In a recent ruling on a preliminary reference, the Court of Justice of the EU (CJEU) clarified that legal professional privilege under EU law applies to legal advice in general, such as regulatory or commercial advice, as opposed to only advice that is prepared in the context of the client's rights of defence in legal proceedings: Orde van Vlaamse Balies v Vlaamse Regering (Case C-694/20) ECLI:EU:C:2022:963.
The ruling extends the definition of EU legal professional privilege as set out in previous EU caselaw. It does not however affect the definition or scope of legal professional privilege under English law, for which there is a different test. For information on English law privilege, see our Handy Client Guide to privilege, which can be accessed as an interactive PDF or a web-based app.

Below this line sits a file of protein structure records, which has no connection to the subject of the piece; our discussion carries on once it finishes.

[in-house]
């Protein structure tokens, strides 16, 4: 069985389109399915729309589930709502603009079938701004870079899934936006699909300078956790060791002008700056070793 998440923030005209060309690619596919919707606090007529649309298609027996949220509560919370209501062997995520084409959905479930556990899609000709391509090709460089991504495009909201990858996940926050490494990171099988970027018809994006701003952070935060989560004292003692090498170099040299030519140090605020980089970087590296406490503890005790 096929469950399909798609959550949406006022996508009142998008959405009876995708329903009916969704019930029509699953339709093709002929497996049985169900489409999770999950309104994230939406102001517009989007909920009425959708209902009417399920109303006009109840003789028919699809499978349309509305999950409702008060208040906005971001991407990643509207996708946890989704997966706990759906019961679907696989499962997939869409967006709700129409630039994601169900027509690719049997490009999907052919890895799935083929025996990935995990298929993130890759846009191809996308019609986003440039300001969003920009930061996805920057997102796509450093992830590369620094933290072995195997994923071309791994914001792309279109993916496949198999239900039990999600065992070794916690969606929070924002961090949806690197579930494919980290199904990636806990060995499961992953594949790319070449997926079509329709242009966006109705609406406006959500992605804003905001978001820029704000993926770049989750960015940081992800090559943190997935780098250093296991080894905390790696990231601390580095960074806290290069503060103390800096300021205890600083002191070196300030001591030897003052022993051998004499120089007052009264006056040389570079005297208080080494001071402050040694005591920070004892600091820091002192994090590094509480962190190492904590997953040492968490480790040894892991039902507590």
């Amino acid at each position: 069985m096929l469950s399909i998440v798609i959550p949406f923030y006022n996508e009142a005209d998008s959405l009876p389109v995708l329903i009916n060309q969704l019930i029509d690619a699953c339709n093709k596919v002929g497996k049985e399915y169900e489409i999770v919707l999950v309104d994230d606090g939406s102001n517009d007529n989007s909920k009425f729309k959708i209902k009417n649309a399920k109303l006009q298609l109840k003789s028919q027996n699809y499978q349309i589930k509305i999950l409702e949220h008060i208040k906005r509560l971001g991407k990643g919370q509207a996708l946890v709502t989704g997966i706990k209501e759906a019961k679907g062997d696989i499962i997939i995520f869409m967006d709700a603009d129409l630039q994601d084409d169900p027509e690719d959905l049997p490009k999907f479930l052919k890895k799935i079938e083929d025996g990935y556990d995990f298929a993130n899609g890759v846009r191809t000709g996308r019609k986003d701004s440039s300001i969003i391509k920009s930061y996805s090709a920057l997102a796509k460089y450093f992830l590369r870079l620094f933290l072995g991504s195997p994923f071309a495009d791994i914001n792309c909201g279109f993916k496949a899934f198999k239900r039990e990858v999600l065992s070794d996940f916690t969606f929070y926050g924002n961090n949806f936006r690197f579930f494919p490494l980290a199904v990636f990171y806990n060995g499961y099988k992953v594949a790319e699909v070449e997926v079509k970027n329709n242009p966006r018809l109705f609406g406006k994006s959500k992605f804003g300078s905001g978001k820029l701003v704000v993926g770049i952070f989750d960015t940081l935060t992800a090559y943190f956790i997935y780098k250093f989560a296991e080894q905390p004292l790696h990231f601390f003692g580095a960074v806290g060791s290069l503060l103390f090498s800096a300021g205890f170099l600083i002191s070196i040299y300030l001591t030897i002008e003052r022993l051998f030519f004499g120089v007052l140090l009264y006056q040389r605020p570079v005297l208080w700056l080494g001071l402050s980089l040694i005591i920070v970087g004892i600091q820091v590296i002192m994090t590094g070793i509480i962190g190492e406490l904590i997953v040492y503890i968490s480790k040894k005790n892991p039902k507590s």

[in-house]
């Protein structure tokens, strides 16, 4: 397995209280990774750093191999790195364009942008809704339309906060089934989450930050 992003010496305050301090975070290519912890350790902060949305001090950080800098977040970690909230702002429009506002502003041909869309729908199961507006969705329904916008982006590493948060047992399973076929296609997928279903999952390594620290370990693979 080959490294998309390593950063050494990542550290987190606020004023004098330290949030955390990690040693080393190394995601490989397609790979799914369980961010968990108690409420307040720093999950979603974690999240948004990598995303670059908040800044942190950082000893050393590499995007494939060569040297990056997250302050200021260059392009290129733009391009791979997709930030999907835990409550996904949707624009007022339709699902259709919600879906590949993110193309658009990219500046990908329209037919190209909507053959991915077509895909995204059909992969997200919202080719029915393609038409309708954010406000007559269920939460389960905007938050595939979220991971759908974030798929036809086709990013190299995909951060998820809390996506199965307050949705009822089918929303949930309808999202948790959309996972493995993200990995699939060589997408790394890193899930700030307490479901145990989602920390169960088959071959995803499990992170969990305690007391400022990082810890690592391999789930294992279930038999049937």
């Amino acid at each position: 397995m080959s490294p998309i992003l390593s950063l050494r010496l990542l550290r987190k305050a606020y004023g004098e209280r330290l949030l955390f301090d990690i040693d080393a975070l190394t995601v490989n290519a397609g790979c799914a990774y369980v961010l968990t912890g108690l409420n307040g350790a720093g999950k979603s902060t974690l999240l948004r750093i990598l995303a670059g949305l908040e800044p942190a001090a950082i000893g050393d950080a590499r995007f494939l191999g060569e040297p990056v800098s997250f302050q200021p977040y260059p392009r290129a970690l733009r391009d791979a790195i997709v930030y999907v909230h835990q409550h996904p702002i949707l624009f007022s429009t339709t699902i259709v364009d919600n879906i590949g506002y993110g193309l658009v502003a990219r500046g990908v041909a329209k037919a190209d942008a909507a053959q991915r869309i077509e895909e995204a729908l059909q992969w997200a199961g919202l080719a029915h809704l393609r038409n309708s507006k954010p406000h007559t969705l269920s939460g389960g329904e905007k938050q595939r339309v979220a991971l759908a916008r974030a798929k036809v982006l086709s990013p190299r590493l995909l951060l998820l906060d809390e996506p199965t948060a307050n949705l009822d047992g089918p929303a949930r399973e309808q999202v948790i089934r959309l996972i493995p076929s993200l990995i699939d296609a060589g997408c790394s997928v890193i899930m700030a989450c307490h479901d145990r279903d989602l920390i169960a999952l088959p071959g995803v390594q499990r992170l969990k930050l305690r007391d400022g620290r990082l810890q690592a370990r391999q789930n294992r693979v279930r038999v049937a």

Based on the AM&S and Akzo cases (considered here), both of which arose in the context of competition law dawn raids, it was generally recognised that EU legal professional privilege only applies to written communications between external lawyers and a client, relating to the subject-matter of the proceedings at hand, that:
- were made for the purpose and in the interest of a client's right of defence
- by an external lawyer qualified to practice in an EEA Member State
The recent judgment finds, importantly, that EU legal privilege covers legal advice in general, not just relating to rights of defence. However, it does not affect the requirement for the advice to be provided by an external lawyer as that point did not arise.
For more information, see this post on our Competition Notes blog.
The content of this article is intended to provide a general guide to the subject matter. Specialist advice should be sought about your specific circumstances.